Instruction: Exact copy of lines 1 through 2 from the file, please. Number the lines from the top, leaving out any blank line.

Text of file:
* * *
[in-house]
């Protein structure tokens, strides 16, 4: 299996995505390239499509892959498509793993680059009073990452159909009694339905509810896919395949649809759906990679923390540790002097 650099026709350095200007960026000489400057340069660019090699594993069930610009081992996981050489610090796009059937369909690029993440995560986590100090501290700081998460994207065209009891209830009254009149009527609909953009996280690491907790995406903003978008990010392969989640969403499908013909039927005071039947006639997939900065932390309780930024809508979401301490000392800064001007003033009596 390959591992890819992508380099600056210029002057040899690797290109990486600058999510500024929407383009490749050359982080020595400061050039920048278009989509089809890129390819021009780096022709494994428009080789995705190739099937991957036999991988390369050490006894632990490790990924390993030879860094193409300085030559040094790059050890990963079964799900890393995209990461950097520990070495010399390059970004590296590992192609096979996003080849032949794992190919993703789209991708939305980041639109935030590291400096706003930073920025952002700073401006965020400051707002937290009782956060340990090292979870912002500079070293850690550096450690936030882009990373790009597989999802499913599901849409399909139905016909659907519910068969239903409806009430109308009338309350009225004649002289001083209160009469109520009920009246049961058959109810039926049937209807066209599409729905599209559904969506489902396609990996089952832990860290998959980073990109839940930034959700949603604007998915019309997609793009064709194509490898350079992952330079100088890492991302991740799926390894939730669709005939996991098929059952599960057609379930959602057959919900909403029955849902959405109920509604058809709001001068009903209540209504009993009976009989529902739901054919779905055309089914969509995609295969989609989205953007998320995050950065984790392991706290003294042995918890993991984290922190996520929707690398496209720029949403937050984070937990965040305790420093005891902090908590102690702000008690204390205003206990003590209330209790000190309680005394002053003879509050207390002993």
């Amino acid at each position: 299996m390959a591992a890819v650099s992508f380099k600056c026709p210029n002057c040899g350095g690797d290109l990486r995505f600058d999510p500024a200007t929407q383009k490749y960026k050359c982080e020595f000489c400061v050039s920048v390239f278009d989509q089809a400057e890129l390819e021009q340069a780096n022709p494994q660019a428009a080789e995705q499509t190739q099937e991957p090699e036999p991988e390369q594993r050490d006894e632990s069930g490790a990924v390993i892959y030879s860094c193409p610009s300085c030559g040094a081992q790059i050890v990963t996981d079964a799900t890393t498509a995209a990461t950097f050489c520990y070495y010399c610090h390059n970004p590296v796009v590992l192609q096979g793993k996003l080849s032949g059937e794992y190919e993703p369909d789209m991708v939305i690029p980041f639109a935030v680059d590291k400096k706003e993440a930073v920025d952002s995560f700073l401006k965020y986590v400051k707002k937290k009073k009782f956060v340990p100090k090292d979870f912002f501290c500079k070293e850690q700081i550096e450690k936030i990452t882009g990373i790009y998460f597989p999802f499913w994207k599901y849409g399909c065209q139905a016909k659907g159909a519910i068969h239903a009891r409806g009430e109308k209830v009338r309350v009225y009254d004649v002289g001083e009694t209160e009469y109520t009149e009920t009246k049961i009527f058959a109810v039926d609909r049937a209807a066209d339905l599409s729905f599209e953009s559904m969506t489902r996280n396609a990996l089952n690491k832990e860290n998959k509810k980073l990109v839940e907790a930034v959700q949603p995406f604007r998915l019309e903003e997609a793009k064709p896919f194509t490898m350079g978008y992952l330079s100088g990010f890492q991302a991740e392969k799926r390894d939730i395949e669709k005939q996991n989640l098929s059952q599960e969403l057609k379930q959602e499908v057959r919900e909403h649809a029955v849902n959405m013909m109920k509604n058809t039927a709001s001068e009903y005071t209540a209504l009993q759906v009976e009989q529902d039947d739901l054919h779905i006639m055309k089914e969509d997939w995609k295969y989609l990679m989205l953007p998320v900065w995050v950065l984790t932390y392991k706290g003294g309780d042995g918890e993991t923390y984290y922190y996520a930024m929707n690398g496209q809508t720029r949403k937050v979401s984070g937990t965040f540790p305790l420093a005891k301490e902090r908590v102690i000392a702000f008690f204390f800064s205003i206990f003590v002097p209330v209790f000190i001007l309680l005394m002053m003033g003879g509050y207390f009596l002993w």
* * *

[in-house]
């Protein structure tokens, strides 16, 4: 299996995505390239499509892959498509793993680059009073990452159909009694339905509810896919395949649809759906990679923390540790002097 650099026709350095200007960026000489400057340069660019090699594993069930610009081992996981050489610090796009059937369909690029993440995560986590100090501290700081998460994207065209009891209830009254009149009527609909953009996280690491907790995406903003978008990010392969989640969403499908013909039927005071039947006639997939900065932390309780930024809508979401301490000392800064001007003033009596 390959591992890819992508380099600056210029002057040899690797290109990486600058999510500024929407383009490749050359982080020595400061050039920048278009989509089809890129390819021009780096022709494994428009080789995705190739099937991957036999991988390369050490006894632990490790990924390993030879860094193409300085030559040094790059050890990963079964799900890393995209990461950097520990070495010399390059970004590296590992192609096979996003080849032949794992190919993703789209991708939305980041639109935030590291400096706003930073920025952002700073401006965020400051707002937290009782956060340990090292979870912002500079070293850690550096450690936030882009990373790009597989999802499913599901849409399909139905016909659907519910068969239903409806009430109308009338309350009225004649002289001083209160009469109520009920009246049961058959109810039926049937209807066209599409729905599209559904969506489902396609990996089952832990860290998959980073990109839940930034959700949603604007998915019309997609793009064709194509490898350079992952330079100088890492991302991740799926390894939730669709005939996991098929059952599960057609379930959602057959919900909403029955849902959405109920509604058809709001001068009903209540209504009993009976009989529902739901054919779905055309089914969509995609295969989609989205953007998320995050950065984790392991706290003294042995918890993991984290922190996520929707690398496209720029949403937050984070937990965040305790420093005891902090908590102690702000008690204390205003206990003590209330209790000190309680005394002053003879509050207390002993």